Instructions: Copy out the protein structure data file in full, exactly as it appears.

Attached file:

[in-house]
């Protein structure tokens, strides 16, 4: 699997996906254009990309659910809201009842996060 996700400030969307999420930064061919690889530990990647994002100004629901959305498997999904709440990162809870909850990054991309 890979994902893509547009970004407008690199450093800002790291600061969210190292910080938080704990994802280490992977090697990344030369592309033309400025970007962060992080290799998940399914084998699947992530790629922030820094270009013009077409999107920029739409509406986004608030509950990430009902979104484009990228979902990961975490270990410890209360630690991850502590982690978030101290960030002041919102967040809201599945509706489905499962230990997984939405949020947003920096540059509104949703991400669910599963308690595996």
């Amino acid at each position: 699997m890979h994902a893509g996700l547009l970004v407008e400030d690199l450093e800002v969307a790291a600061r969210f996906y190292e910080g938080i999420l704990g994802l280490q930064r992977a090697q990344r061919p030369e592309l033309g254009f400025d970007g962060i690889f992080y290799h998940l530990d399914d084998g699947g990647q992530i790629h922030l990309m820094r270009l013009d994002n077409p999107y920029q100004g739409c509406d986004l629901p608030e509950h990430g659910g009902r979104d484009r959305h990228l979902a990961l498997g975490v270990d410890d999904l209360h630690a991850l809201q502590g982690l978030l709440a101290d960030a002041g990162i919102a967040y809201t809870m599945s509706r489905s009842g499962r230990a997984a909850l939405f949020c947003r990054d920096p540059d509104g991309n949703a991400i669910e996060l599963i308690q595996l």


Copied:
[in-house]
């Protein structure tokens, strides 16, 4: 699997996906254009990309659910809201009842996060 996700400030969307999420930064061919690889530990990647994002100004629901959305498997999904709440990162809870909850990054991309 890979994902893509547009970004407008690199450093800002790291600061969210190292910080938080704990994802280490992977090697990344030369592309033309400025970007962060992080290799998940399914084998699947992530790629922030820094270009013009077409999107920029739409509406986004608030509950990430009902979104484009990228979902990961975490270990410890209360630690991850502590982690978030101290960030002041919102967040809201599945509706489905499962230990997984939405949020947003920096540059509104949703991400669910599963308690595996």
């Amino acid at each position: 699997m890979h994902a893509g996700l547009l970004v407008e400030d690199l450093e800002v969307a790291a600061r969210f996906y190292e910080g938080i999420l704990g994802l280490q930064r992977a090697q990344r061919p030369e592309l033309g254009f400025d970007g962060i690889f992080y290799h998940l530990d399914d084998g699947g990647q992530i790629h922030l990309m820094r270009l013009d994002n077409p999107y920029q100004g739409c509406d986004l629901p608030e509950h990430g659910g009902r979104d484009r959305h990228l979902a990961l498997g975490v270990d410890d999904l209360h630690a991850l809201q502590g982690l978030l709440a101290d960030a002041g990162i919102a967040y809201t809870m599945s509706r489905s009842g499962r230990a997984a909850l939405f949020c947003r990054d920096p540059d509104g991309n949703a991400i669910e996060l599963i308690q595996l």